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Adam Nathaniel Davis
Adam Nathaniel Davis

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Ron, The Untouchable, Invincible, No-Good Developer (Conclusion)

[NOTE: This is the conclusion of a two-part story. If you haven't read part one (, this narrative may be a bit confusing. This story is told without embellishment. Everything is true, to the best of my recollection.]

There I was. The shiny new Development Manager for a major bank in my hometown. Leading a brand new team. And because I've apparently done horrible things to people in my prior lives, the fates had chosen to mete out some karmic justice by placing Ron on my team.

While I obviously had a very poor opinion of Ron, he had never before been my direct report. When I was in the role of contractor, he was, more or less, a minor "obstacle" to be dealt with. So as long as we could keep him out of our way, no one ever spent too much time obsessing over his incompetence.

But now that I was formally his manager, I first resolved to evaluate him on a more thorough level. Despite his failings, and the fact that I'd given him a scathing performance review, he was an affable guy and he had allies in the organization.

I assessed (correctly) that it wouldn't fly if they said, "Welcome to the staff, Adam. Here's your new team." And I immediately responded by saying, "Thank you! And as my first official act, I'm firing Ron!" So I set about diving deeper into the enigma that was Ron...

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Observing Ron

When I've encountered incompetents in the past, they usually get bored trying to trudge through the code that they're incapable of writing/fixing. So they end up spending a lot of time goofing off. To his credit(?), Ron didn't do this.

He took days to finish something that other junior devs could complete in hours. But he didn't resort to surfing the web or taking 2-hour coffee breaks. He'd be there. All day. Pretty much just... staring at his computer. He'd have the app running in front of him, and you could tell that he was tinkering with very minor things. (I believe he was trying to teach himself through slow, painful experimentation.) But he nearly always had the code up in front of him. This meant that, to the casual observer, he was always working diligently - if not productively.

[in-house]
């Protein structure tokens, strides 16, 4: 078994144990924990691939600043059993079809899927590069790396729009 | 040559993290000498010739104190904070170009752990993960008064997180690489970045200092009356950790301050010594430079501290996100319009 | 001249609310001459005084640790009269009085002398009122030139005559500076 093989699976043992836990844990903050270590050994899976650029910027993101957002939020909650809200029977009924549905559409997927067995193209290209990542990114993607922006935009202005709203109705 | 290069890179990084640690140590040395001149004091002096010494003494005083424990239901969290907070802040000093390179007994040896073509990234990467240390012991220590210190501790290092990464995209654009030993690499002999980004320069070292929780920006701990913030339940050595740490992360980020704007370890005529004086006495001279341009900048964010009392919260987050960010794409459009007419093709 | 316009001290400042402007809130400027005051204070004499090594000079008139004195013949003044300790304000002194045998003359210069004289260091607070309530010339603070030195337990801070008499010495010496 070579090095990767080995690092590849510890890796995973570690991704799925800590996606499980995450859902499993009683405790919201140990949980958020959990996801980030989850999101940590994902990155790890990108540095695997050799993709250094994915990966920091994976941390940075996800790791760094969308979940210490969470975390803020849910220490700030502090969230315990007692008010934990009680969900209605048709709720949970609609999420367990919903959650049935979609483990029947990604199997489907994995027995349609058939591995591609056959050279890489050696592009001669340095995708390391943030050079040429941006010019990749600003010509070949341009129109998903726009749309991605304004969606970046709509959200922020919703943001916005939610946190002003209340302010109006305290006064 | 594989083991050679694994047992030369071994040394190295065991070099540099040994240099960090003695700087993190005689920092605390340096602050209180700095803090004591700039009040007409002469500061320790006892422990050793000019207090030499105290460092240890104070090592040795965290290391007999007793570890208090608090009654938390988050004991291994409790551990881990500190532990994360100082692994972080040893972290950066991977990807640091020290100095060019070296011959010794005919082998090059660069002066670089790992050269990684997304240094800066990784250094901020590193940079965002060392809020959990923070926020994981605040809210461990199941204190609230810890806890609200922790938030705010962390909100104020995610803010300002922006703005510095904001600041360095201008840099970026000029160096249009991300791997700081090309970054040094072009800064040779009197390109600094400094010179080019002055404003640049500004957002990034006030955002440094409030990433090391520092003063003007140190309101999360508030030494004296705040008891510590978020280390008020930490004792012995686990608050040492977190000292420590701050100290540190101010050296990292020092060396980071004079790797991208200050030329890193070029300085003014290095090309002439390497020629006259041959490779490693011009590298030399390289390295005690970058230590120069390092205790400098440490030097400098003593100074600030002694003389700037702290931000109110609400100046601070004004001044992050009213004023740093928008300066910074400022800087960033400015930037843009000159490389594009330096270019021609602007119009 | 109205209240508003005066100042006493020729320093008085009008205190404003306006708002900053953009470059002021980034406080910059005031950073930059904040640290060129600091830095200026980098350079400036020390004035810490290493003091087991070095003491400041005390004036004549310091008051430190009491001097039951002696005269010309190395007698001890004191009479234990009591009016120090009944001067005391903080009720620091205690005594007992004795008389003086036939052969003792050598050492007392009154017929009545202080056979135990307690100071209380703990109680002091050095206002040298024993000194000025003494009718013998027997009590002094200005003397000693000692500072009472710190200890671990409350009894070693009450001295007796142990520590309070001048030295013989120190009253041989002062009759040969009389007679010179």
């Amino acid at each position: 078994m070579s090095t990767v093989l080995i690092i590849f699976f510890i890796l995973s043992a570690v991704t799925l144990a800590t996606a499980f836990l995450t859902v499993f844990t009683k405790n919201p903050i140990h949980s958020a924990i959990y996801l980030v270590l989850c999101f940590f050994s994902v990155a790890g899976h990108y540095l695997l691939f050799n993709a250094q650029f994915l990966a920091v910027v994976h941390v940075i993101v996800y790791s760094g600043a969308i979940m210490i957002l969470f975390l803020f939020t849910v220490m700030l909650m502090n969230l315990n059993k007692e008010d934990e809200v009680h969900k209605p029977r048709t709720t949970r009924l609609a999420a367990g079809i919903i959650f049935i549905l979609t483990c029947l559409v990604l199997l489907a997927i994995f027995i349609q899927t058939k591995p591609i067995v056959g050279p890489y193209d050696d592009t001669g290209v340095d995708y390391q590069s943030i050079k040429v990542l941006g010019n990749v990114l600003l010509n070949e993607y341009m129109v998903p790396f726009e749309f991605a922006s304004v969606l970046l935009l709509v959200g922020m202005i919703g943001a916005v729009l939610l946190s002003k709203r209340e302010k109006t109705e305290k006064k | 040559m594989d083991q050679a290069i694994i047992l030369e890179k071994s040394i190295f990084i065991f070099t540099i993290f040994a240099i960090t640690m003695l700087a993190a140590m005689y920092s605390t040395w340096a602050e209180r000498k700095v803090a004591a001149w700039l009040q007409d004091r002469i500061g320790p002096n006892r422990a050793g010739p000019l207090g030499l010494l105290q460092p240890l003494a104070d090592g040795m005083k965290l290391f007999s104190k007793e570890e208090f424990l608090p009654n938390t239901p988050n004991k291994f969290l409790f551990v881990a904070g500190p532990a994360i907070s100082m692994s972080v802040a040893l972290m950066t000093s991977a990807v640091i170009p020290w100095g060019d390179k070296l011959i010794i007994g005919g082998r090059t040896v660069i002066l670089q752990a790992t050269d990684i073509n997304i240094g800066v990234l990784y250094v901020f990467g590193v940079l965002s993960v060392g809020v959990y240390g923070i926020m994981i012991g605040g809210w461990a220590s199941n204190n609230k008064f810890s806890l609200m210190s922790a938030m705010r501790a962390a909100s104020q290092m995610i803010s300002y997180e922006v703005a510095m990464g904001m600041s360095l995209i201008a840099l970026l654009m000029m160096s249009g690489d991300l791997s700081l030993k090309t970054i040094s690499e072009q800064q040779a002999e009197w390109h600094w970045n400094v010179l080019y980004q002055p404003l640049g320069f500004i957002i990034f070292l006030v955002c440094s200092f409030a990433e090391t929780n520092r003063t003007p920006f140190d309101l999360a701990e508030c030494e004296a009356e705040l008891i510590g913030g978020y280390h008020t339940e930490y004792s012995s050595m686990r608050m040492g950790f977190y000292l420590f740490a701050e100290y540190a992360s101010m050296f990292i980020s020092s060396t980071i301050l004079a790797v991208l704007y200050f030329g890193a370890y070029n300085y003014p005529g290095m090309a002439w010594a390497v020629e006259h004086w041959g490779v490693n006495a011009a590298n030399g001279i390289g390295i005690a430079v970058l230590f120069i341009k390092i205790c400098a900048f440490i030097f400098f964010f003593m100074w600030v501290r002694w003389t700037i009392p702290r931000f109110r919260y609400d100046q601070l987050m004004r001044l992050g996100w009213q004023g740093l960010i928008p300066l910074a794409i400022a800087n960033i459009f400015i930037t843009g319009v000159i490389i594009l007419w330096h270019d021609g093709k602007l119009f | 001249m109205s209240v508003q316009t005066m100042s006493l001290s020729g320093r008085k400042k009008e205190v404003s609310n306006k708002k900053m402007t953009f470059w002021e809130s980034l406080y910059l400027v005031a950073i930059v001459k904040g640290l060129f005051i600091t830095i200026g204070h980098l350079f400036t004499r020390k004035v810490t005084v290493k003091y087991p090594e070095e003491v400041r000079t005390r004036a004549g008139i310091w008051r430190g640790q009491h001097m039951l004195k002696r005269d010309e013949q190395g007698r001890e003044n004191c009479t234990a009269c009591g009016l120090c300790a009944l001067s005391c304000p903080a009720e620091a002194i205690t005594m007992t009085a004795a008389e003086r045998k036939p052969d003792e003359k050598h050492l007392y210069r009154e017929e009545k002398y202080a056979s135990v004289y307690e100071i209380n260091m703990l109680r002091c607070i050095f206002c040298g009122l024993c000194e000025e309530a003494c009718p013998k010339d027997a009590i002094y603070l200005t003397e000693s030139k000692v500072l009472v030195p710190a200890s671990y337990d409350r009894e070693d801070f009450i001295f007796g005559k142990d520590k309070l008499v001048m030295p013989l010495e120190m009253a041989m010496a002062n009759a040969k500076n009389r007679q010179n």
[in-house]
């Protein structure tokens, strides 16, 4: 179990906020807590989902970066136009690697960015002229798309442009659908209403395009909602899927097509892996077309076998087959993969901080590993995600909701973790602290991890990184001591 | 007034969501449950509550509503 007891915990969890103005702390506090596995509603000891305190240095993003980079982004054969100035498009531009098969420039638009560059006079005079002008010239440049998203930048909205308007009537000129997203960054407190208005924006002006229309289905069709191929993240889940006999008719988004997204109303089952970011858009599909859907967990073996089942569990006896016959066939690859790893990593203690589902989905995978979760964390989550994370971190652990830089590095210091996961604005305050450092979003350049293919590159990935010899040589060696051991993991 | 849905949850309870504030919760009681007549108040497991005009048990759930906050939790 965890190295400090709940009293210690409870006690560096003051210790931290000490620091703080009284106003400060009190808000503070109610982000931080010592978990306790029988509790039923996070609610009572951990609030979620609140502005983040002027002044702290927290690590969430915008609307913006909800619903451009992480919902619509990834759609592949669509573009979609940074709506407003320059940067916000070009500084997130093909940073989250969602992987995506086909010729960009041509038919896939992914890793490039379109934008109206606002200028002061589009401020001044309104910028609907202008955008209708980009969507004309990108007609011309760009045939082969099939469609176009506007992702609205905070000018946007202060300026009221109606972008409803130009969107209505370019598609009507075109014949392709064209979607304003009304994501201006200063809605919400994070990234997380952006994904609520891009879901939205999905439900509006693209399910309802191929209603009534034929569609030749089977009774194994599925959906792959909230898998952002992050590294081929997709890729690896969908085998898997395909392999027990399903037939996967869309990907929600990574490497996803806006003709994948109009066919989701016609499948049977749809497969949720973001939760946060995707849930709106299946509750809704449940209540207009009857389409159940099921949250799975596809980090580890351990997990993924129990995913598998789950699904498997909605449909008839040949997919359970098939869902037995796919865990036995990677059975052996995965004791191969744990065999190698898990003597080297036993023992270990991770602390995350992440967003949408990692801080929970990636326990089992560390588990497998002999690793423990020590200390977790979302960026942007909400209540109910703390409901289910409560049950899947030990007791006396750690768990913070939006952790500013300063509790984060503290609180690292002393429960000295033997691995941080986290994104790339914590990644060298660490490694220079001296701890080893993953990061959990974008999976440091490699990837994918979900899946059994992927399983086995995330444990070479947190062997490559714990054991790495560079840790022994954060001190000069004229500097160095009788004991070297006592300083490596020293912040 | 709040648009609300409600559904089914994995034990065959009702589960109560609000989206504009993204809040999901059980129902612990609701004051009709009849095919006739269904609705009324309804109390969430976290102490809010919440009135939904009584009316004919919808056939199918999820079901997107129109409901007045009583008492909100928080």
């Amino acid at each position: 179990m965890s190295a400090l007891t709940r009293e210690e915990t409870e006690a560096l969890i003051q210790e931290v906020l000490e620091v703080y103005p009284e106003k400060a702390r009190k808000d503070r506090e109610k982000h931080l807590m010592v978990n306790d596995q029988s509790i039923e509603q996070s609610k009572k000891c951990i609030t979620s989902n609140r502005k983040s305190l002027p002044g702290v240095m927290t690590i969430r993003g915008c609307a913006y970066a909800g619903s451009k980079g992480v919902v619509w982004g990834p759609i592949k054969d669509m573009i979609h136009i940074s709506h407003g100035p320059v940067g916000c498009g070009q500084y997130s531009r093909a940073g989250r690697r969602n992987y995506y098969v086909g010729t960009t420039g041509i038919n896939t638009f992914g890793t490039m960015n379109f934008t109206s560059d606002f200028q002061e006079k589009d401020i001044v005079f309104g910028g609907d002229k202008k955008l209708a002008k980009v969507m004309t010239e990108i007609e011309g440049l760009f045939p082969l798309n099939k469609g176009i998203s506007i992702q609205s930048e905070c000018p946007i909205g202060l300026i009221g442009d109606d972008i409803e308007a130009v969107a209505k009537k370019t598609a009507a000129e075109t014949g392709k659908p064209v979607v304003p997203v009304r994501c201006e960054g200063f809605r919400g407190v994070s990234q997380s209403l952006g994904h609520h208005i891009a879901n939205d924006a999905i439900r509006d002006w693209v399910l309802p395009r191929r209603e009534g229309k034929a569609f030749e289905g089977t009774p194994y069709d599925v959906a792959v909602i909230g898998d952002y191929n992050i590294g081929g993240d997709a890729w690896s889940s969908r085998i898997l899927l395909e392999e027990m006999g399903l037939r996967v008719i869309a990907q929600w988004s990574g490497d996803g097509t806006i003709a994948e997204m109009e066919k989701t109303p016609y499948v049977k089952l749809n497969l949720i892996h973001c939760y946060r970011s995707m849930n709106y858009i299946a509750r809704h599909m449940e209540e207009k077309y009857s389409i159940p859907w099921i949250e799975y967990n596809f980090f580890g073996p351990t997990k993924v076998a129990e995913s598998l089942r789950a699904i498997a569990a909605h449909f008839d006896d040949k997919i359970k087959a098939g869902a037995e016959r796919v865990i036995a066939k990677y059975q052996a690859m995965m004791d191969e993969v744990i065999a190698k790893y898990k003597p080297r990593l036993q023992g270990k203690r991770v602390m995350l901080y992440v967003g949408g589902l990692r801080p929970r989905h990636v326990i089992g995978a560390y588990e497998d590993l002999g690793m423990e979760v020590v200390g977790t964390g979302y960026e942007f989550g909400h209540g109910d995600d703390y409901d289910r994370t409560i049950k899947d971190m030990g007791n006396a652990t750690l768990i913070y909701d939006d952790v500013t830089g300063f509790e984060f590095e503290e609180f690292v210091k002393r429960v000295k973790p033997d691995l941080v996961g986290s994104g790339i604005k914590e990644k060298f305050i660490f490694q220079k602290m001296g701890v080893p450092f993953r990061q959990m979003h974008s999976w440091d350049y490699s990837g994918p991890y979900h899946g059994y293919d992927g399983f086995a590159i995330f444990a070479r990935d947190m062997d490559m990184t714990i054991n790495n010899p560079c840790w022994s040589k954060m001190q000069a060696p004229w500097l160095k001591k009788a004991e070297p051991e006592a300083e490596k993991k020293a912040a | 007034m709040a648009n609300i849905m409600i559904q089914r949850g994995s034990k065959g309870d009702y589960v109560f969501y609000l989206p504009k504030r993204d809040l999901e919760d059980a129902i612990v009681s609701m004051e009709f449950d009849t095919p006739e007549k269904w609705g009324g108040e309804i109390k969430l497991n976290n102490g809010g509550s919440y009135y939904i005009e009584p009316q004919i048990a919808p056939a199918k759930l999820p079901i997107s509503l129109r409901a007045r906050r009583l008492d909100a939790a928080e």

For reasons I won't bore you with here, we were working on a trunk-based, release-branch strategy. Most of our tasks were small in nature, so we kept committing them to a single release branch shared by the whole team. CI/CD would then push them to the QA environments for testing.

We had a simple policy for our team. At the end of every day, you checked in whatever you were working on. It didn't matter if your task wasn't completed. You just had to make sure that your latest changes were in the branch and that the code, on a very minimal level, had to "work". In other words, the code just had to compile. Then, when we started up again in the morning, we'd all get latest from the repo and continue working.

This process seemed to break poor Ron's brain. He'd usually come in right around 9AM. I don't know how many times I, or another team member, got in an hour-or-two before him, pulled the latest code, and then found that we couldn't run the app locally - because it wouldn't compile.

Eventually I resolved to give him only tickets that could be completely finished in a single day. For Ron, that meant giving him tickets that were almost silly in their simplicity.

After a few weeks in my new role, I had to do one of those all-day meeting sessions. When I came back the next morning, I was reviewing the day's commits and found that someone had done a "drive-by" on Ron - asking him directly to do, what they believed to be, a minor task. Since I wasn't there to look over his shoulder and he wanted to fulfill the request, he tried to do the work and checked in his code.

Luckily, I got eyes on his change right before the automated morning deployment to QA. If I hadn't, his change would've actually deleted a good chunk of the database in the QA environment and would've caused several hours of headaches for devops as they tried to restore everything from tape backups.

Obviously, his blunder never made it anywhere near prod. But it was so egregious that I felt I had no choice but to formally write up the incident. I also implemented a new policy: He was not to even check in his code until he'd called me over and I'd personally reviewed it, on his screen.

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The Final Straw

We had a request from marketing to add some custom attribute to a single DOM element on a single page. This seemed like a perfect 3rd-grade-level task for Ron. One which would probably take him the entire day and keep him out of my anxieties.

So I was first surprised, then confused, then annoyed when I saw that he'd "filled" the ticket shortly before noon. I was surprised that he'd complete anything that fast. I was confused to see that he'd closed the ticket without committing any code. I was annoyed when I read his notes on the ticket explaining why he closed it.

Ron closed the ticket because, according to his explanation, it simply couldn't be done. You read that right. Marketing wanted a single custom attribute added to a single DOM element on a single page of HTML - and Ron's response was that it was... impossible.